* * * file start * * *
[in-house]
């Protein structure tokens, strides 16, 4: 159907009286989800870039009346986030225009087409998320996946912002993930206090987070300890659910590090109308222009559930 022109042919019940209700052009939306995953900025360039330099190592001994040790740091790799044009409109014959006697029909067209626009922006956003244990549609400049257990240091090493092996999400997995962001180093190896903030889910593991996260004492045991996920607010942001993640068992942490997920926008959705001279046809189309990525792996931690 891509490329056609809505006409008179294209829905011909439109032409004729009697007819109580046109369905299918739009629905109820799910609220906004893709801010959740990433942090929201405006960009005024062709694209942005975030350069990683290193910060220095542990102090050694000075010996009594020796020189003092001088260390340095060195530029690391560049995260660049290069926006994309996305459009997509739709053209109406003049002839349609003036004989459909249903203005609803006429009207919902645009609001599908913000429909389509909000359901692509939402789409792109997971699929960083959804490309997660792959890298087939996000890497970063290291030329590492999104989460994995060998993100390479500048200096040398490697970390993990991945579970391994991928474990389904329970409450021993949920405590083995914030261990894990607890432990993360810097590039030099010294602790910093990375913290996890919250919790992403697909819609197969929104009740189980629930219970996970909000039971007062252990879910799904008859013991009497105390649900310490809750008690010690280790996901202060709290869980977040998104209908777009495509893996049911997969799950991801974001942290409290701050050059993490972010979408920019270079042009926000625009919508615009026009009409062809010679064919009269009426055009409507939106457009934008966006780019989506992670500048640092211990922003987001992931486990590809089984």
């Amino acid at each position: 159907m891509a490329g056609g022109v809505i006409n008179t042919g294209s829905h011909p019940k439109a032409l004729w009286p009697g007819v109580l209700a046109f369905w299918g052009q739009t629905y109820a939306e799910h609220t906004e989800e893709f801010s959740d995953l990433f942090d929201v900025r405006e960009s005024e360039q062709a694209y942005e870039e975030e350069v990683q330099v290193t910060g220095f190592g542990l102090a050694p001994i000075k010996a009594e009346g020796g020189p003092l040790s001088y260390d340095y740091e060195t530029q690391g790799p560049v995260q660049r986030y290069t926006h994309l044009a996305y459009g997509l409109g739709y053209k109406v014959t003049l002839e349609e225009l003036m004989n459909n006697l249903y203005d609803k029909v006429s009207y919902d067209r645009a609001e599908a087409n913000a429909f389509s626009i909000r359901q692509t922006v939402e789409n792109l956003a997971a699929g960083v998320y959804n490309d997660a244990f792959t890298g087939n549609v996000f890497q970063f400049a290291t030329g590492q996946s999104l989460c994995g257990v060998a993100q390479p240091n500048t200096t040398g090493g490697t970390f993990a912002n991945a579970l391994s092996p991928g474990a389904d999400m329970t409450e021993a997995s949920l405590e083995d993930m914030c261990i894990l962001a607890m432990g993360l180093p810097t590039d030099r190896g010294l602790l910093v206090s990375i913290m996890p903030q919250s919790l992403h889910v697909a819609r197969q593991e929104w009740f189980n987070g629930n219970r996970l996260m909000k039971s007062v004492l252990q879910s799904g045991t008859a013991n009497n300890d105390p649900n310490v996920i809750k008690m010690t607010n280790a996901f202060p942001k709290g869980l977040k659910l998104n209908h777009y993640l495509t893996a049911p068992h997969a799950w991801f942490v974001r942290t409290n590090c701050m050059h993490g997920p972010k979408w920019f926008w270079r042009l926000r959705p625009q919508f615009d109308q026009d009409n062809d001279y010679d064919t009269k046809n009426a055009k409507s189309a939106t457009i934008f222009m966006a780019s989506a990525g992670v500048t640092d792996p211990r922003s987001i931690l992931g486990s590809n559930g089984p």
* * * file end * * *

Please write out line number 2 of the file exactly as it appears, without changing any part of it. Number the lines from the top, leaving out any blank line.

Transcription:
């Protein structure tokens, strides 16, 4: 159907009286989800870039009346986030225009087409998320996946912002993930206090987070300890659910590090109308222009559930 022109042919019940209700052009939306995953900025360039330099190592001994040790740091790799044009409109014959006697029909067209626009922006956003244990549609400049257990240091090493092996999400997995962001180093190896903030889910593991996260004492045991996920607010942001993640068992942490997920926008959705001279046809189309990525792996931690 891509490329056609809505006409008179294209829905011909439109032409004729009697007819109580046109369905299918739009629905109820799910609220906004893709801010959740990433942090929201405006960009005024062709694209942005975030350069990683290193910060220095542990102090050694000075010996009594020796020189003092001088260390340095060195530029690391560049995260660049290069926006994309996305459009997509739709053209109406003049002839349609003036004989459909249903203005609803006429009207919902645009609001599908913000429909389509909000359901692509939402789409792109997971699929960083959804490309997660792959890298087939996000890497970063290291030329590492999104989460994995060998993100390479500048200096040398490697970390993990991945579970391994991928474990389904329970409450021993949920405590083995914030261990894990607890432990993360810097590039030099010294602790910093990375913290996890919250919790992403697909819609197969929104009740189980629930219970996970909000039971007062252990879910799904008859013991009497105390649900310490809750008690010690280790996901202060709290869980977040998104209908777009495509893996049911997969799950991801974001942290409290701050050059993490972010979408920019270079042009926000625009919508615009026009009409062809010679064919009269009426055009409507939106457009934008966006780019989506992670500048640092211990922003987001992931486990590809089984």